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Since the G-7 last met in spring 2015, before China's slowdown became apparent, that is accurate. However, it obscures what is widely regarded as better economic news since G-20 finance ministers met in Shanghai in February.
While not mentioning China directly, the G-7 also warned against dumping of steel on world markets at prices below cost. "We recognize that global excess capacity in industrial sectors, especially steel, is a pressing structural challenge . . . to be urgently addressed through elimination of market distorting measures," they said.
On security and China's construction of islands in the South China Sea, the communique was low-key, calling on nations to refrain from "force or coercion" in pushing their territorial claims, and to respect freedom of navigation and international law.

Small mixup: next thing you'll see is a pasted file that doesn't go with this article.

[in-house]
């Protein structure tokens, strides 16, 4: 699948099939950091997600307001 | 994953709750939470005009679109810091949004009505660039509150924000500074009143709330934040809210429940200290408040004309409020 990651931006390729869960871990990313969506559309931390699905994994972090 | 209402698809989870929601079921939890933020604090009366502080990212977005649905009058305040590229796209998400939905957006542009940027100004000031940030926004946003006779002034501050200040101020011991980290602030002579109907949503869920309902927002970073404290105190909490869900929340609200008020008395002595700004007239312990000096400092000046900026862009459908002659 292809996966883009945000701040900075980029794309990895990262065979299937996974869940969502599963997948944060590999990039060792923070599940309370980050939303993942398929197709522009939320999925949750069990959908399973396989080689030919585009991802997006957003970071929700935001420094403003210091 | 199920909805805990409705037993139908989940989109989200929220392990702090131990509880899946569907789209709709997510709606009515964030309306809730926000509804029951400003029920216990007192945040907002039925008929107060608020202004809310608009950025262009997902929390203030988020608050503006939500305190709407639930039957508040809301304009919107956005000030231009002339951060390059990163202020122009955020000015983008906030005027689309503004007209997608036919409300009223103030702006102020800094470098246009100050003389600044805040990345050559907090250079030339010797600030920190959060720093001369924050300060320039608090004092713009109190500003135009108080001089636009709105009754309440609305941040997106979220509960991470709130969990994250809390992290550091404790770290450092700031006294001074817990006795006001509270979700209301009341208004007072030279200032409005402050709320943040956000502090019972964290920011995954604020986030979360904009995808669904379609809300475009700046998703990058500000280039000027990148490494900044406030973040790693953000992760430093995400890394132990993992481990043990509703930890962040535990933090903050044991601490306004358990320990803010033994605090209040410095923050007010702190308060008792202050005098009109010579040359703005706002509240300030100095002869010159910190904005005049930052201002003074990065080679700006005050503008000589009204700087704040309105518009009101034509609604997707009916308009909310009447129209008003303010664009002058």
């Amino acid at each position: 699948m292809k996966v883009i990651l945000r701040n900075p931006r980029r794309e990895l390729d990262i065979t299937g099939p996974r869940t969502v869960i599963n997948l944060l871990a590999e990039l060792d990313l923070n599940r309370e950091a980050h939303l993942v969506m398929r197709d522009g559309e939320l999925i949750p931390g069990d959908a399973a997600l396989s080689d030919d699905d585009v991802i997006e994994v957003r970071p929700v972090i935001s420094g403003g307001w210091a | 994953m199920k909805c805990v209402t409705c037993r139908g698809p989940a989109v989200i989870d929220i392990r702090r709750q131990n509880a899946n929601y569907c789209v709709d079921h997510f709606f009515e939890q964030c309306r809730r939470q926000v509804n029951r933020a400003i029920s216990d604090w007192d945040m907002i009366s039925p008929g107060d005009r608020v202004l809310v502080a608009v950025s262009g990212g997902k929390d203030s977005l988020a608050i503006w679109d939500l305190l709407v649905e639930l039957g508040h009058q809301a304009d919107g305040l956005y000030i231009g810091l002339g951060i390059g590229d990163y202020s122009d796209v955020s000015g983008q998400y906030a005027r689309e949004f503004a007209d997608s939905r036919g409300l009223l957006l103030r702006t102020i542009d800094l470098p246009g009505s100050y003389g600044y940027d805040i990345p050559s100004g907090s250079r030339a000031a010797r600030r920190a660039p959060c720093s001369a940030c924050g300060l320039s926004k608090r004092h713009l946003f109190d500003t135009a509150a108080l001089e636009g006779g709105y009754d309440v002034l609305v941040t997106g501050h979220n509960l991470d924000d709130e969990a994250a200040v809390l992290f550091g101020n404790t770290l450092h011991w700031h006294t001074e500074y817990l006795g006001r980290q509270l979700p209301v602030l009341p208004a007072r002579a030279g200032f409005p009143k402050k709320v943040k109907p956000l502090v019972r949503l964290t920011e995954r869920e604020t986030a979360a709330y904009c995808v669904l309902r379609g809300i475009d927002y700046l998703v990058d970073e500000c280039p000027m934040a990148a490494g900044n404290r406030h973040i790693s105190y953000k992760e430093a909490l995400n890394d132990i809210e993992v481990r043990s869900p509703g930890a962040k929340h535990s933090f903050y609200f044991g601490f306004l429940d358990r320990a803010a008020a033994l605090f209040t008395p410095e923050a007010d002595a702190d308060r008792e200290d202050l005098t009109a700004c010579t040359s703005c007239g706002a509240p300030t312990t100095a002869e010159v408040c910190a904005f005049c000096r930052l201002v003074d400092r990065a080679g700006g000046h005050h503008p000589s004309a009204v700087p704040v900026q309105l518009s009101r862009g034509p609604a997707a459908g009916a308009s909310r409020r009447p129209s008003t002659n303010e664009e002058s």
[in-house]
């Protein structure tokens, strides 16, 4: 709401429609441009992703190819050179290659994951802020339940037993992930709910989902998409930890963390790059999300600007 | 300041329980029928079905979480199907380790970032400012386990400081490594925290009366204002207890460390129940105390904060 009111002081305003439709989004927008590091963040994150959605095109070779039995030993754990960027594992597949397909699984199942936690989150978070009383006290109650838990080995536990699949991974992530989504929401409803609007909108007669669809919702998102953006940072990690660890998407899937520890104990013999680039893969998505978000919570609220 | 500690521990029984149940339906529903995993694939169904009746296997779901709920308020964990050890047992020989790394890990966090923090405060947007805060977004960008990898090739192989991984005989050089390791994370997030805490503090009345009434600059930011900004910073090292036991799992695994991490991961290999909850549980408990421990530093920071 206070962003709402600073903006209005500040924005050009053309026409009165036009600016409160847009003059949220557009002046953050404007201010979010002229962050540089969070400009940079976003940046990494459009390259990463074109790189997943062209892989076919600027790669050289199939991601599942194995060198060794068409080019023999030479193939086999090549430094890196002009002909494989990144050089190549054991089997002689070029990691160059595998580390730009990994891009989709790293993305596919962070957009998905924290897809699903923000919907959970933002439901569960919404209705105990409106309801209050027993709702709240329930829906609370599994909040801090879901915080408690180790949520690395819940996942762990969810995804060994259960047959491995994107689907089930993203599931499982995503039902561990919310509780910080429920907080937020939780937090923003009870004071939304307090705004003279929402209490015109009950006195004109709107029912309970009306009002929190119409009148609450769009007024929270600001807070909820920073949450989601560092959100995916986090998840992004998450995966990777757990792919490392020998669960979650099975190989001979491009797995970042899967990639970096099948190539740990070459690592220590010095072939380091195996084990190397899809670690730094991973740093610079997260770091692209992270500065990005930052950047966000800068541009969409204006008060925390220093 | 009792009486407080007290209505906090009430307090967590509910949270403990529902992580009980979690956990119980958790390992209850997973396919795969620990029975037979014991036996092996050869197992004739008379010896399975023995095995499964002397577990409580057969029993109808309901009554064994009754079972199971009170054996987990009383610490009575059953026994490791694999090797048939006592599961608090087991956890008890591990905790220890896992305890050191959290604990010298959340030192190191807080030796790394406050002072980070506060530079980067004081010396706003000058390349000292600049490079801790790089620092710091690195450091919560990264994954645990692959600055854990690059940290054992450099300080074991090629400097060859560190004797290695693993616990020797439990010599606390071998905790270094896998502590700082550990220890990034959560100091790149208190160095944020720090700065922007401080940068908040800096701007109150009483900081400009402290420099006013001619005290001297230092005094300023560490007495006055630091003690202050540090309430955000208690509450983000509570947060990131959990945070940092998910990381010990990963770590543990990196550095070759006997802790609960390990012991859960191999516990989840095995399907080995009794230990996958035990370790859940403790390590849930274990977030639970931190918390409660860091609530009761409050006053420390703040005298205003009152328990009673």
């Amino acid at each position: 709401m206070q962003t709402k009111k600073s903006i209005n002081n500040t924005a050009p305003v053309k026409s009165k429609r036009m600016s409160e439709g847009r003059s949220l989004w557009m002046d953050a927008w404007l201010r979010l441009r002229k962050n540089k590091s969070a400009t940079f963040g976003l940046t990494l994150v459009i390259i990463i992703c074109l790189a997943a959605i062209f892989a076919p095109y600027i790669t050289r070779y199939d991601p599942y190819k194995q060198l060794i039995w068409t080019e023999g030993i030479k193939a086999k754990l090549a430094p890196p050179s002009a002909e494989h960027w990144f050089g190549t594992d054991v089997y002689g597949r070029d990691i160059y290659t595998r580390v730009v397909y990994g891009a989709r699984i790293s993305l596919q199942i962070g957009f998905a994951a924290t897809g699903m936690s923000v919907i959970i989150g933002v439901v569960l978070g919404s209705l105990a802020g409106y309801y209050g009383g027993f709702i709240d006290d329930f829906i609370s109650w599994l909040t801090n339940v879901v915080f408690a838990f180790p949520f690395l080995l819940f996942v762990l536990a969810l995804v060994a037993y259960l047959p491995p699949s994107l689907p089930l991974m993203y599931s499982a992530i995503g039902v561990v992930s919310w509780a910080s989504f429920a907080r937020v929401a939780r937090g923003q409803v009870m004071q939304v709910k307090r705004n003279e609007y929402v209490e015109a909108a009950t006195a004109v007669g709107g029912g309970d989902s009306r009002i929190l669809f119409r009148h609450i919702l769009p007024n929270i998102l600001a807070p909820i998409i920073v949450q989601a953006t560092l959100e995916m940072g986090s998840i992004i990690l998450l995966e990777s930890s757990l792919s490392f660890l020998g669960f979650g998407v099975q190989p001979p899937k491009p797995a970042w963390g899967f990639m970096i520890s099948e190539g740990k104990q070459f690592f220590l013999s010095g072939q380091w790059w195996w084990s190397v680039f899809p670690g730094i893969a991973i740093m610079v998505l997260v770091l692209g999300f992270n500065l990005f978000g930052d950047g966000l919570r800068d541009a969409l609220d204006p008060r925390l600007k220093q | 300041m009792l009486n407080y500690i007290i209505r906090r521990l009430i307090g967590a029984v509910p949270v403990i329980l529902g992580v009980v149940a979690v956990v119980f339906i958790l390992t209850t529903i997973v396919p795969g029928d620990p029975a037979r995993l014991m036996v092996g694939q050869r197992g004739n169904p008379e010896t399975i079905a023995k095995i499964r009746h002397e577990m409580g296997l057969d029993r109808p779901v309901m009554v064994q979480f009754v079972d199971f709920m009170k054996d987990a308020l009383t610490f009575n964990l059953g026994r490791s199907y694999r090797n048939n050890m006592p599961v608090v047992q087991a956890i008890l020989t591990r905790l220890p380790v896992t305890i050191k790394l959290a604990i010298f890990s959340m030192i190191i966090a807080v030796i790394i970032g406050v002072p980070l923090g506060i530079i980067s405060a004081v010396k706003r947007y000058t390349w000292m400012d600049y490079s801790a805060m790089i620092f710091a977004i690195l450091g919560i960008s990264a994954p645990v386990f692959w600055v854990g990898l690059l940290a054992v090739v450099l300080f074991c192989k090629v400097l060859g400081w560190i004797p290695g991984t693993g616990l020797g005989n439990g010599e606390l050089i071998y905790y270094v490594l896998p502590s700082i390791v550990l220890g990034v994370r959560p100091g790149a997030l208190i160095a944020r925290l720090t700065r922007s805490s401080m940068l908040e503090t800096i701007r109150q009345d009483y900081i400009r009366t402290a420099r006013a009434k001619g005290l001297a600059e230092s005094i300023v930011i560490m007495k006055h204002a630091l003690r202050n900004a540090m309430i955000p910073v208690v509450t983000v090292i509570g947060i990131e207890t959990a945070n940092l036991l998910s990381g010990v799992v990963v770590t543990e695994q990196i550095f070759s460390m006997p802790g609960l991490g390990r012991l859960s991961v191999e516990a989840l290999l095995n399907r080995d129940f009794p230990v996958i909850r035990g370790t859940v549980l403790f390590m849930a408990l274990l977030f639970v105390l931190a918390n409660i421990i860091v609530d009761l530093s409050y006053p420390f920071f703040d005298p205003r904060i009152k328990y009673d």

"We are concerned about the situation in the East and South China Seas, and emphasize the fundamental importance of peaceful management and settlement of disputes," says the communique.
China yesterday warned the G-7 to restrict itself to economic matters and not "escalate tensions" over the South and East China Seas. Japan and the U.S. have been pushing the European members of the G-7, which have less at stake in the Pacific, to take a firm line.
Sessions at the summit continued on Friday morning, with press conferences by several leaders scheduled for around 2pm in Japan. By mid afternoon, Mr Abe and Barack Obama are scheduled to leave for Hiroshima, where the U.S. president will make a historic visit to a memorial to the atomic bombing of 1945.